BitPesa is revolutionising the way transactions happen between Africa and rest of the world.
Africa as a continent is a congregation of developing nations. A majority of people live in substandard conditions without access to basic amenities. Access to financial institutions has been a farfetched idea to most of them. Not anymore, thanks to the bitcoin powered economy. Not so long ago at NewsBTC, we spoke about the Bitcoin powered economy in an article titled “Will Bitcoin Foster a New Breed of Remittance Market in Africa?“. A few days hence, the trends seem to be promising.
Particularly BitPesa, a service that enables people to send and receive bitcoins without involving banks or other financial institutions. With BitPesa, bitcoins can be transferred to Ghana and Kenya for a flat fee of 3% per transaction.
Like any other developing country, most people from African nations like Kenya and Ghana emigrate to greener pastures in search of jobs. The ones who go out have families to take care of back home. They send a portion of their earnings to their families on a regular basis.
Limited access to financial institutions means, expensive services (the basic demand and supply problem). Western Union and Moneygram are the prominent service providers in the region, with more than half of the total remittance market share among themselves. They charge anywhere between 12-15% as transaction fee for money transfer. It is a lot of money to most people living in the sub-Saharan region. As a result, M-Pesa — Vodafone’s mobile based money transfer and micro-financing service has gained popularity in few African and Asian countries alike. In Kenya alone, transactions through M-Pesa makes up to about 70% of total national payments.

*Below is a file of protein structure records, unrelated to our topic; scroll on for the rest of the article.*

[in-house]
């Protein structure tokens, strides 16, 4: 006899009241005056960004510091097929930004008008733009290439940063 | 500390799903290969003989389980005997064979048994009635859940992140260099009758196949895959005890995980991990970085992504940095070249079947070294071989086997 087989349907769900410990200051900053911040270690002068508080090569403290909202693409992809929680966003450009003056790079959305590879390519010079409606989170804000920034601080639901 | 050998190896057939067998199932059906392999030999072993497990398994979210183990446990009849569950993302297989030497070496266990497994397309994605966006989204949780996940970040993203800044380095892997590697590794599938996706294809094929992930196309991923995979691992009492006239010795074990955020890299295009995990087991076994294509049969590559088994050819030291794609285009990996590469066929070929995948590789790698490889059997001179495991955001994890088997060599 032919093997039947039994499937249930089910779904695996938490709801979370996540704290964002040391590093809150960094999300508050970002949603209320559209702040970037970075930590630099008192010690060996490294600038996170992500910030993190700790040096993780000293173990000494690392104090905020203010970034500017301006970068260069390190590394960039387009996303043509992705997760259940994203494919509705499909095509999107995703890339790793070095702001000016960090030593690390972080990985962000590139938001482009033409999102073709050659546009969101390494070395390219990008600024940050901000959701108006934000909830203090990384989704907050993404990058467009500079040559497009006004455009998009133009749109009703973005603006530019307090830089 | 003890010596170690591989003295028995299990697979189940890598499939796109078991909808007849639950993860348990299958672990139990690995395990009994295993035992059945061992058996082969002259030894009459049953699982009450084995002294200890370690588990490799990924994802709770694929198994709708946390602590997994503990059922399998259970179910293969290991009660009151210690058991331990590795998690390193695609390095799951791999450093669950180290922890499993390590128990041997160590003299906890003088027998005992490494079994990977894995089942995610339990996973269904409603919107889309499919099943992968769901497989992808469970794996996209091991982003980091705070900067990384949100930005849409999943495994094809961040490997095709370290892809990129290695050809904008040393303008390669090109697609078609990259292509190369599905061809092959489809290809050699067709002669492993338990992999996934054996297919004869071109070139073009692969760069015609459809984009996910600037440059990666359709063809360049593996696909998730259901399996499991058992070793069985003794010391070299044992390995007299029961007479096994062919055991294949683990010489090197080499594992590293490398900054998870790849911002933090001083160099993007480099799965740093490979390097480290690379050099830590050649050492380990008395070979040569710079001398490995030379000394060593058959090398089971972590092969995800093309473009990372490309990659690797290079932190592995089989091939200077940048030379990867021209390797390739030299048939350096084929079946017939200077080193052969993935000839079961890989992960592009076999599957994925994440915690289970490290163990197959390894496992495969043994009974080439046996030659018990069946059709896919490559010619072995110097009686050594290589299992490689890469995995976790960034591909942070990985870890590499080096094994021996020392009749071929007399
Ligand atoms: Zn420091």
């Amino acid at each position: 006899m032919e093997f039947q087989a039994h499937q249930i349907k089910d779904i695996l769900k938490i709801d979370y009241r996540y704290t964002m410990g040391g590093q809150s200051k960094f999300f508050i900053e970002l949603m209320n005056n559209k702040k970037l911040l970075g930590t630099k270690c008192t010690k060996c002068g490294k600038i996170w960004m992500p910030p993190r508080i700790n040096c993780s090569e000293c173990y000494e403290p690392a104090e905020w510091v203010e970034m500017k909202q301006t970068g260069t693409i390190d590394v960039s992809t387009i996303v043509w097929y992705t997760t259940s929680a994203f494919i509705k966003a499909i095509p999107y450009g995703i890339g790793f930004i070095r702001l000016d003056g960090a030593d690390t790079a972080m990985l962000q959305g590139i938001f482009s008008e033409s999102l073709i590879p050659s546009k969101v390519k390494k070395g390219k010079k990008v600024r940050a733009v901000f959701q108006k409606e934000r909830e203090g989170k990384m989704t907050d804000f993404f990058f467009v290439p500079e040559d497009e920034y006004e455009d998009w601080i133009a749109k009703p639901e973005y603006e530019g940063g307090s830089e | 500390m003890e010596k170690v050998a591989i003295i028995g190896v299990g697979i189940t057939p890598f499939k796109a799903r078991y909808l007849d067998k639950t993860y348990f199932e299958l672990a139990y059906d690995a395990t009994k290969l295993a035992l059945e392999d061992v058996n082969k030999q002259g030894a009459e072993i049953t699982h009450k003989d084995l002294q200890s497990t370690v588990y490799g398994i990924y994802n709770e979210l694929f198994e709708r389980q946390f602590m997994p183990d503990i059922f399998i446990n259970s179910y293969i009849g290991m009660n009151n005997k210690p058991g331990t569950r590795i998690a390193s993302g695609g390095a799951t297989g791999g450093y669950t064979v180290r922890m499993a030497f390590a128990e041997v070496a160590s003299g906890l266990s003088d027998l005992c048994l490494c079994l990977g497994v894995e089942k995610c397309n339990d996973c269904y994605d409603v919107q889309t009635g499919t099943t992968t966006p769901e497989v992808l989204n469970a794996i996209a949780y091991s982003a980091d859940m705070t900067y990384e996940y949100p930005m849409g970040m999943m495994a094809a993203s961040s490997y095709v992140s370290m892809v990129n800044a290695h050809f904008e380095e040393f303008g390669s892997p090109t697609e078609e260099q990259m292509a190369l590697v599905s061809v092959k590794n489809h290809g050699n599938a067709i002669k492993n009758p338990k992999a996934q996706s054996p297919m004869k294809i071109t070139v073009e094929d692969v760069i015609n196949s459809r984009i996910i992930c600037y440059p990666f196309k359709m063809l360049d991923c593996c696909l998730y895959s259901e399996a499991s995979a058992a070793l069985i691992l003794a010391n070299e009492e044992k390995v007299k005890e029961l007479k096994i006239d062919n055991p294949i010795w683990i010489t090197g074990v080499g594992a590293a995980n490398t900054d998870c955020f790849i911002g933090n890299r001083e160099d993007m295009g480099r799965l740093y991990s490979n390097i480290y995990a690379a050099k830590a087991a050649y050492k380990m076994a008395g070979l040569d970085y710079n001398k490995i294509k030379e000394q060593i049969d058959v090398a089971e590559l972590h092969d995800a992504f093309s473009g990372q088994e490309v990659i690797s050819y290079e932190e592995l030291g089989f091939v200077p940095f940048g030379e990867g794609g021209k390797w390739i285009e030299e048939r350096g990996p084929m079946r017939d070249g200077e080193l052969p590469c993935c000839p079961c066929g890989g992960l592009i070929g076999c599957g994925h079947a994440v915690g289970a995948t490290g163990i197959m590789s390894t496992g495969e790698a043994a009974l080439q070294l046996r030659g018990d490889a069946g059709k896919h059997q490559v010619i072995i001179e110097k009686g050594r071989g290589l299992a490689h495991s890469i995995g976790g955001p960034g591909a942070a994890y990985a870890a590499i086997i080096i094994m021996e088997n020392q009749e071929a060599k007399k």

BitPesa allows migrant workers to easily send their earnings back home as bitcoins for less than 25% the cost of conventional money transfer services. The ease of converting bitcoins received through BitPesa to M-Pesa money in local currency has made it an attractive option. BitPesa is being widely adopted by people in the region and the service is growing rapidly at the rate of 60% new users per month.